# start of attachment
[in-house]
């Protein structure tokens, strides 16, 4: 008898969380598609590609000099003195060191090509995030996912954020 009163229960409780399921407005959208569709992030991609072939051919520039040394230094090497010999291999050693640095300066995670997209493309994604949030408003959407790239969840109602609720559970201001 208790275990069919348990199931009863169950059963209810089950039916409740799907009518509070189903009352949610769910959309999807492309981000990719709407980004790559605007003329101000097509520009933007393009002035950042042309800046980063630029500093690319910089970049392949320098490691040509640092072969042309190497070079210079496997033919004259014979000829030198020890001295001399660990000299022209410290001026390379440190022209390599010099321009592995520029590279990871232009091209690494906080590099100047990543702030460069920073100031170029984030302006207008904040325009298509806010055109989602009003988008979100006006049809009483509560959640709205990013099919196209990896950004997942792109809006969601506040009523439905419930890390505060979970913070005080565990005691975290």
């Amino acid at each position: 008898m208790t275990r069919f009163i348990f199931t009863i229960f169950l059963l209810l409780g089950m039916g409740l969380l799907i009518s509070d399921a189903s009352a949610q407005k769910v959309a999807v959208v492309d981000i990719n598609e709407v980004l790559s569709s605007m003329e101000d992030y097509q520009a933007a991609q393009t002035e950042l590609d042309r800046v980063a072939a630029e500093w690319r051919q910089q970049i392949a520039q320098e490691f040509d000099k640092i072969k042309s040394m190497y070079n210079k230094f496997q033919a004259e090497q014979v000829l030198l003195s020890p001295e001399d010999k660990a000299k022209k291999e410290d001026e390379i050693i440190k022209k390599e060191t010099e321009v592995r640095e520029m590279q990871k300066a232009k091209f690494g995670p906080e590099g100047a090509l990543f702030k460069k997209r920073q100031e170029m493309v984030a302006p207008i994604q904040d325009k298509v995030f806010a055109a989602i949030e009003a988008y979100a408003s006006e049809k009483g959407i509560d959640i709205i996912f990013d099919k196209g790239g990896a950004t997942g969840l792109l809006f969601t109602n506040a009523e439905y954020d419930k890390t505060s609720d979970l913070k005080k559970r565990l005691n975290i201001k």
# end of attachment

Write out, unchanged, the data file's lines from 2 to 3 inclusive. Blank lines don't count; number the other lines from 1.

């Protein structure tokens, strides 16, 4: 008898969380598609590609000099003195060191090509995030996912954020 009163229960409780399921407005959208569709992030991609072939051919520039040394230094090497010999291999050693640095300066995670997209493309994604949030408003959407790239969840109602609720559970201001 208790275990069919348990199931009863169950059963209810089950039916409740799907009518509070189903009352949610769910959309999807492309981000990719709407980004790559605007003329101000097509520009933007393009002035950042042309800046980063630029500093690319910089970049392949320098490691040509640092072969042309190497070079210079496997033919004259014979000829030198020890001295001399660990000299022209410290001026390379440190022209390599010099321009592995520029590279990871232009091209690494906080590099100047990543702030460069920073100031170029984030302006207008904040325009298509806010055109989602009003988008979100006006049809009483509560959640709205990013099919196209990896950004997942792109809006969601506040009523439905419930890390505060979970913070005080565990005691975290």
């Amino acid at each position: 008898m208790t275990r069919f009163i348990f199931t009863i229960f169950l059963l209810l409780g089950m039916g409740l969380l799907i009518s509070d399921a189903s009352a949610q407005k769910v959309a999807v959208v492309d981000i990719n598609e709407v980004l790559s569709s605007m003329e101000d992030y097509q520009a933007a991609q393009t002035e950042l590609d042309r800046v980063a072939a630029e500093w690319r051919q910089q970049i392949a520039q320098e490691f040509d000099k640092i072969k042309s040394m190497y070079n210079k230094f496997q033919a004259e090497q014979v000829l030198l003195s020890p001295e001399d010999k660990a000299k022209k291999e410290d001026e390379i050693i440190k022209k390599e060191t010099e321009v592995r640095e520029m590279q990871k300066a232009k091209f690494g995670p906080e590099g100047a090509l990543f702030k460069k997209r920073q100031e170029m493309v984030a302006p207008i994604q904040d325009k298509v995030f806010a055109a989602i949030e009003a988008y979100a408003s006006e049809k009483g959407i509560d959640i709205i996912f990013d099919k196209g790239g990896a950004t997942g969840l792109l809006f969601t109602n506040a009523e439905y954020d419930k890390t505060s609720d979970l913070k005080k559970r565990l005691n975290i201001k």